Mobile phone cancer link unclear, study

The largest study to date on the safety of mobile phones has found no clear link to brain cancer, but researchers say further research is needed given the increasingly intensive use of the technology.

The study, by the World Health Organization's International Agency for Research on Cancer (IARC), appears this week in International Journal of Epidemiology.

"The results really don't allow us to conclude that there is any risk associated with mobile phone use, but... it is also premature to say that there is no risk associated with it," says IARC's director Dr Christopher Wild.

The study looked at almost 13,000 mobile phone users, including 2,708 people with glioma tumours and 2,409 people with meningioma tumours in 13 countries.

It found no increased risk of glioma or meningioma tumours after 10 years of using a mobile phone, although it found "suggestions of higher risk" for the heaviest users.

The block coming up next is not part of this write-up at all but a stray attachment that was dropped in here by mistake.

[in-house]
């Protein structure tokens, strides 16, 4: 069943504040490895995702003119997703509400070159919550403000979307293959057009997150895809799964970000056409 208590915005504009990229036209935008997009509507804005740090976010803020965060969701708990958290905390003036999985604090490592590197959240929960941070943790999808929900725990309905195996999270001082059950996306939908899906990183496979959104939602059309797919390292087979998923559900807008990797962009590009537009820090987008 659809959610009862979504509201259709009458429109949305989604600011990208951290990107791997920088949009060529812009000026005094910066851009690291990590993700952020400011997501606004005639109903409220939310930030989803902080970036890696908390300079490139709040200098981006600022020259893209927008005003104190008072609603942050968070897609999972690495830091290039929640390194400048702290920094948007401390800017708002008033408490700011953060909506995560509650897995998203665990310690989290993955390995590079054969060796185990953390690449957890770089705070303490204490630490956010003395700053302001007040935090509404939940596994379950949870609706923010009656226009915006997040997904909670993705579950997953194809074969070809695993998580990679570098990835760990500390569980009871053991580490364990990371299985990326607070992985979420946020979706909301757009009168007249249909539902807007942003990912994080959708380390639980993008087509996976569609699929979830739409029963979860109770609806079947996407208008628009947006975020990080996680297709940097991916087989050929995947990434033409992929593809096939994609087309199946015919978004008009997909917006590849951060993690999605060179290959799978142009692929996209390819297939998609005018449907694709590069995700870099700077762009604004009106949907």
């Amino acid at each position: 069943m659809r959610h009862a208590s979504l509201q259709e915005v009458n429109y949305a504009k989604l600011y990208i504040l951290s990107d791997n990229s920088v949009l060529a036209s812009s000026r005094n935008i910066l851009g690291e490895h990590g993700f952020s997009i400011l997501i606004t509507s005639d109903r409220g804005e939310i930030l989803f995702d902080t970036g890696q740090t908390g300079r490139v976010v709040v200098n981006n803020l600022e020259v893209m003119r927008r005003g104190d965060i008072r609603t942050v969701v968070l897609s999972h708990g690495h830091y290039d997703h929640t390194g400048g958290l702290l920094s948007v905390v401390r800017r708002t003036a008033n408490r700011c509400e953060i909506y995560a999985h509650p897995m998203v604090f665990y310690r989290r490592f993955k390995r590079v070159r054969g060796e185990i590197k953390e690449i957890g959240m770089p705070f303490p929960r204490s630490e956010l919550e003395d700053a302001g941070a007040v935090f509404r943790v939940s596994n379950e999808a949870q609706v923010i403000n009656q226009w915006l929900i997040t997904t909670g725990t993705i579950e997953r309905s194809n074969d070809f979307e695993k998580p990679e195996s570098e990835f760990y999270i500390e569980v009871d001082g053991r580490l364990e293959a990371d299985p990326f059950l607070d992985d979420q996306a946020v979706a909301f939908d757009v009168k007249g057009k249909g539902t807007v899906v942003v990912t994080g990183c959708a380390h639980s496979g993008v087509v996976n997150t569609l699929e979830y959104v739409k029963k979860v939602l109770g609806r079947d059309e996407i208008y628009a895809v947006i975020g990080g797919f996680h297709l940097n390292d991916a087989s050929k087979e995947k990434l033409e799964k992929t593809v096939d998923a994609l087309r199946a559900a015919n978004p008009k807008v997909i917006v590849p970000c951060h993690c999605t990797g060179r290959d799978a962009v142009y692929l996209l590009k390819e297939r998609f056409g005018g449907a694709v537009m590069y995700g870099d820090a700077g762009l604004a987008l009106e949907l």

The heaviest users who reported using their phones on the same side of their heads had a 40% higher risk for gliomas and 15% for meningiomas, but the researchers said "biases and errors" prevent making a causal link.

Given that the heaviest users in the study talked an average of half an hour per day on their mobile phones, a figure which is not heavy by today's standards, the researchers recommend further research.

The research, involved 21 scientists from the Interphone International Study Group, which received 19.2 million euros (A$27 million) in funding, around 5.5 million euros (A$7.7) of which came from industry sources.


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